In the US and International, it is relatively less where all bank positions combined total about another 2.5%. The only active holding in the US is JPMorgan Chase & Co, and overseas there are four smaller positions with two in Europe, one in Singapore, and one in India.

The majority of these holdings are considered globally or domestically systemically important financial institutions, and therefore have far greater scrutiny on their liquidity positions, hedging practices, and stress test results. We do not foresee similar asset liability mismatches that led to SVB’s demise. 

Fixed income backed by financials may experience some volatility also. The funds have bond holdings in bank-backed bonds. Roughly 8% of the fixed income holdings are those backed by Canadian banks such as Royal Bank and TD. Another 4% bonds are held with non-Canadian banks including Bank of America, Morgan Stanley, Goldman Sachs, and Credit Suisse. Within these bank bond holdings, overall the price has appreciated with yields moving back down over the last few days. Within the portfolios, Credit Suisse holdings are seeing the most volatility and are down a few percent, but they only represent about 1% of the overall fund’s fixed income holdings.

Federal Reserve backstops deposits to contain risk of contagion

The Federal Reserve stepped in with swift action in order to maintain confidence across the banking sector and stem risks from any further deposit withdrawals in the system. Their Bank Term Funding Program (BTFP) will provide a backstop in the event depositors at other banks decide to withdraw money. If there is a shift in behavior from Canadian or overseas depositors looking to withdraw additional funds, we would expect to see similar backstops from central banks in those regions.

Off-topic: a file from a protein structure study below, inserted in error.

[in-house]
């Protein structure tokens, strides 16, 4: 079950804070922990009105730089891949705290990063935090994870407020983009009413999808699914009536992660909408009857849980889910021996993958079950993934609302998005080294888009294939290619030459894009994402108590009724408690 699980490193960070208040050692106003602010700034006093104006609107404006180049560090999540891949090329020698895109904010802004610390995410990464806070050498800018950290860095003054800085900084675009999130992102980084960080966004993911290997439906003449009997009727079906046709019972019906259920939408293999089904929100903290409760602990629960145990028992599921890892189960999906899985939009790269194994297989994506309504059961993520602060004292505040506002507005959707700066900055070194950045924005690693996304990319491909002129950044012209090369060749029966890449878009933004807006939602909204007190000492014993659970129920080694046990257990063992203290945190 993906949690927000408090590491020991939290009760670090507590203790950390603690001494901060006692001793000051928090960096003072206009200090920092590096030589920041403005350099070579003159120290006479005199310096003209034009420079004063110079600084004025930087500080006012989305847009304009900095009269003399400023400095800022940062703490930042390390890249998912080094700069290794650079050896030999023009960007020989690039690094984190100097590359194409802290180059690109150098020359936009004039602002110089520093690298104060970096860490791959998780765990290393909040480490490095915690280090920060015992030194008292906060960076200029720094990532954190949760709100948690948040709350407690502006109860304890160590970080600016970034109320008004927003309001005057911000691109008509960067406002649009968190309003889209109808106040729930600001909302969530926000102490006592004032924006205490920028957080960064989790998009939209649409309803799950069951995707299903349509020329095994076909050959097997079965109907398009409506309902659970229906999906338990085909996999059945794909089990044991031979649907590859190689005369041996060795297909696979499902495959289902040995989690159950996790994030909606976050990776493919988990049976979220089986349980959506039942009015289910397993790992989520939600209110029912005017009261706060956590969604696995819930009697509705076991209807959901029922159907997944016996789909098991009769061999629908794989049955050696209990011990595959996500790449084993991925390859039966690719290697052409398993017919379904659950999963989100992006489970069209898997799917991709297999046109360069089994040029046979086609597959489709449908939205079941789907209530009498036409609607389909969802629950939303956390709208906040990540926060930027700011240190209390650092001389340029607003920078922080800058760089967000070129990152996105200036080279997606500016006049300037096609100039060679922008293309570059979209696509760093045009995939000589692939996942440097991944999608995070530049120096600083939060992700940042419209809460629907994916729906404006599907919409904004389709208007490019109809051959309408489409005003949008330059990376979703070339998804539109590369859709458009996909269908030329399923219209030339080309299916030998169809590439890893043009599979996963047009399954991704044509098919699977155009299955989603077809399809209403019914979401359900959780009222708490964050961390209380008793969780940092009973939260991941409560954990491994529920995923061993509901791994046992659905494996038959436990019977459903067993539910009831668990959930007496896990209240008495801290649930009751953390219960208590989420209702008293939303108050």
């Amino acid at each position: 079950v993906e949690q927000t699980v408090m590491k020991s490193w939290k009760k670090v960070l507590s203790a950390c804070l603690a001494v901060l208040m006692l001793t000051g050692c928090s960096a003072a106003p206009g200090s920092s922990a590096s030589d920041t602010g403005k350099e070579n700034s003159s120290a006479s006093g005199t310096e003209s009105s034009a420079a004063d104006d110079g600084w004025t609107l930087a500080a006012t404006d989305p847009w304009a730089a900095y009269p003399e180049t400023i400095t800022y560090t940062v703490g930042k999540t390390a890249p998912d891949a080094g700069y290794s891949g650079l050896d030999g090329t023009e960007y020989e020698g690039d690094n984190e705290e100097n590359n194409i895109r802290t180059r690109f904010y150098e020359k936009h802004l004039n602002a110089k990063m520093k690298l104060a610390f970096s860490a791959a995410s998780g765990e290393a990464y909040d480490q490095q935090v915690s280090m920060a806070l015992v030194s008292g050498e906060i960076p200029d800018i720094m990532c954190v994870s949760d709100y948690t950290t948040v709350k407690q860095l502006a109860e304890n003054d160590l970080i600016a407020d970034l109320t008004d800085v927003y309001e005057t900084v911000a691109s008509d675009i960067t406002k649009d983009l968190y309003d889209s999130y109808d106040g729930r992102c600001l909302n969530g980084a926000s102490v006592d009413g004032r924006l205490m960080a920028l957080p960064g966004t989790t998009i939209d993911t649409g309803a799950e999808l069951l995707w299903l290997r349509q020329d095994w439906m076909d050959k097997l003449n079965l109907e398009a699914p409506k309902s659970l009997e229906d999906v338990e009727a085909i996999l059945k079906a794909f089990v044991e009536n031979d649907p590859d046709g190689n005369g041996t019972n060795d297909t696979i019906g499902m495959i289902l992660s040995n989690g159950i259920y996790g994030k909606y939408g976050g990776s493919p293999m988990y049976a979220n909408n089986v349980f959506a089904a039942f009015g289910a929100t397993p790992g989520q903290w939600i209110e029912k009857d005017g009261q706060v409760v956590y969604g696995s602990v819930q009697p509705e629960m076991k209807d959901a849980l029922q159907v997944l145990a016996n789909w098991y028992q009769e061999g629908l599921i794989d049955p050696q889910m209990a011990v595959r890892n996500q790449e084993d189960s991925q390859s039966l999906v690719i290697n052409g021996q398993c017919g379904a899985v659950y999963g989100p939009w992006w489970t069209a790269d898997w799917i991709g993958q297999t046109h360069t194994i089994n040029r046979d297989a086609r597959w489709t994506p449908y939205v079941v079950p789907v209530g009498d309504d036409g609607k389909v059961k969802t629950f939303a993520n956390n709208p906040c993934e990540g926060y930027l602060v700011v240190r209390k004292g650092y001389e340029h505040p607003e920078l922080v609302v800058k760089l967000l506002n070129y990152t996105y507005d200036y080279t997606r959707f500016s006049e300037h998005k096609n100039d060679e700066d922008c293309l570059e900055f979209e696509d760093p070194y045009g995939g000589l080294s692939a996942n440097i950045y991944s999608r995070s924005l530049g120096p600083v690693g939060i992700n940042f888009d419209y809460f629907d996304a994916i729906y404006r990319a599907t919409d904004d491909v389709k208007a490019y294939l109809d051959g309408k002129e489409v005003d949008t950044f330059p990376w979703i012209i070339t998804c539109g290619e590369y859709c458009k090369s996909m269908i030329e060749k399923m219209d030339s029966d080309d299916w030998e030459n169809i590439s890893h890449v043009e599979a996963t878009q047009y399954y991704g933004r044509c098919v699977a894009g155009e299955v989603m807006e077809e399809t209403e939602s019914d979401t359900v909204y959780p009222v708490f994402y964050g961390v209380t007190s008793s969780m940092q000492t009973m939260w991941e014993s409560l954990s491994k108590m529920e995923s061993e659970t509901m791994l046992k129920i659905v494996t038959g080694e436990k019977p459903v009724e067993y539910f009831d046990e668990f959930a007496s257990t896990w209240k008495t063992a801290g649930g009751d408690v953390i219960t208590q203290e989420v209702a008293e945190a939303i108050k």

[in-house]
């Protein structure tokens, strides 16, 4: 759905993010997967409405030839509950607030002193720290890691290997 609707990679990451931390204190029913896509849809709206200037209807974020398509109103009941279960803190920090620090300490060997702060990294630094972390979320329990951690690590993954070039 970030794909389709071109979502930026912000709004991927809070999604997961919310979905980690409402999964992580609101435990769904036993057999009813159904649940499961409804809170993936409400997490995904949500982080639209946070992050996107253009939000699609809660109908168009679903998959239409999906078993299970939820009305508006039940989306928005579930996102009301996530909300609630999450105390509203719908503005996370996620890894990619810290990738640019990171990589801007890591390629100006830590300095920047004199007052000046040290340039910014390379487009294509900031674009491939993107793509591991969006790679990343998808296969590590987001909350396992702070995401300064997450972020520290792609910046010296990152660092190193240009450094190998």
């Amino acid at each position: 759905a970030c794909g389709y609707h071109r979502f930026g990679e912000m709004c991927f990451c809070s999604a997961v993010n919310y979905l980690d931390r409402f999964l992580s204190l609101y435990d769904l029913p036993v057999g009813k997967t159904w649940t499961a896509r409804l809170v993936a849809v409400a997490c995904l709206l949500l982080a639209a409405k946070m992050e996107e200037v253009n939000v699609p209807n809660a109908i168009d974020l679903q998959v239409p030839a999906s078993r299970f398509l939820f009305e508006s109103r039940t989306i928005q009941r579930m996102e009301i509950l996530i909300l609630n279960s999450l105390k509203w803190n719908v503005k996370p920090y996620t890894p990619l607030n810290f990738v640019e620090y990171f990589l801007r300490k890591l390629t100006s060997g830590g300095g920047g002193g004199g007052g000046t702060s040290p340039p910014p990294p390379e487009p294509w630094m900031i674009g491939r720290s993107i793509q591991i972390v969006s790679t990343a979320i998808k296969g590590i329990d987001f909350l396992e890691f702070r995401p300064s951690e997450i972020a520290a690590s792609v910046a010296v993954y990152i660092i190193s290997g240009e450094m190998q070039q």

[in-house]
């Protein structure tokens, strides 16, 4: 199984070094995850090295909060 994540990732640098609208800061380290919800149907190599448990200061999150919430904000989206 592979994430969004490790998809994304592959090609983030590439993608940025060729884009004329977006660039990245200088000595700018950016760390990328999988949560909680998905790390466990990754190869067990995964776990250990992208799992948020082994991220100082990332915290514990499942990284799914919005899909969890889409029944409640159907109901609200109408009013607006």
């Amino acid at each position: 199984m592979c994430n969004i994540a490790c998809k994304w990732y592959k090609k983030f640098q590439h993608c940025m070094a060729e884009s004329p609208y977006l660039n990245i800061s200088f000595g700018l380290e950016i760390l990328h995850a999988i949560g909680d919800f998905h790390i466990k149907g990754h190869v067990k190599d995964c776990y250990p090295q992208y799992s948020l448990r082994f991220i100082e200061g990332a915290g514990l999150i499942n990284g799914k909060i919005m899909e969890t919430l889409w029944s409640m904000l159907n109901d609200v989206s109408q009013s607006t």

Overall, equities have declined the past few days, but for balanced investors, yields have also declined significantly. The bond portion of the portfolio therefore has offset much of the volatility from equities as bond prices rise.

At ATBIM, we are watching this unfold closely but given that we have limited direct exposure, we are also looking for potential opportunities that may arise from this developing situation. Longer term, we would expect to see more regulation on some of these smaller regional banks that may have had more leeway in risk-taking than appropriate.

One potential near-term impact is how this collapse may affect the Federal Reserve’s considerations for its interest rate policy. Will it remain steadfast in its goal to bring inflation back down to its desired target level and allow more potential cracks in the system? Or does it take a pause and re-assess the risks, enough to maybe even consider a rate cut? That path remains to be seen.

This report has been prepared by ATB Investment Management Inc. (ATBIM). ATBIM is registered as a Portfolio Manager across various Canadian securities commissions with the Alberta Securities Commission (ASC) being its principal regulator. ATBIM is also registered as an Investment Fund Manager who manages the Compass Portfolios and the ATBIS Pools. ATBIM is a wholly owned subsidiary of ATB Financial and is a licensed user of the registered trademark ATB Wealth.

Opinions, estimates, and projections contained herein are subject to change without notice, and ATBIM does not undertake to provide updated information should a change occur. The information in this document has been compiled or arrived at from sources believed reliable but no representation or warranty, expressed or implied, is made as to their accuracy or completeness. ATB Financial, ATBIM and ATB Securities Inc. do not accept any liability whatsoever for any losses arising from the use of this report or its contents.

The material in this document is not, and should not be construed as, an offer to sell or a solicitation of an offer to buy any investment. This document may not be reproduced in whole or in part; referred to in any manner whatsoever; nor may the information, opinions, and conclusions contained herein be referred to without the prior written consent of ATBIM.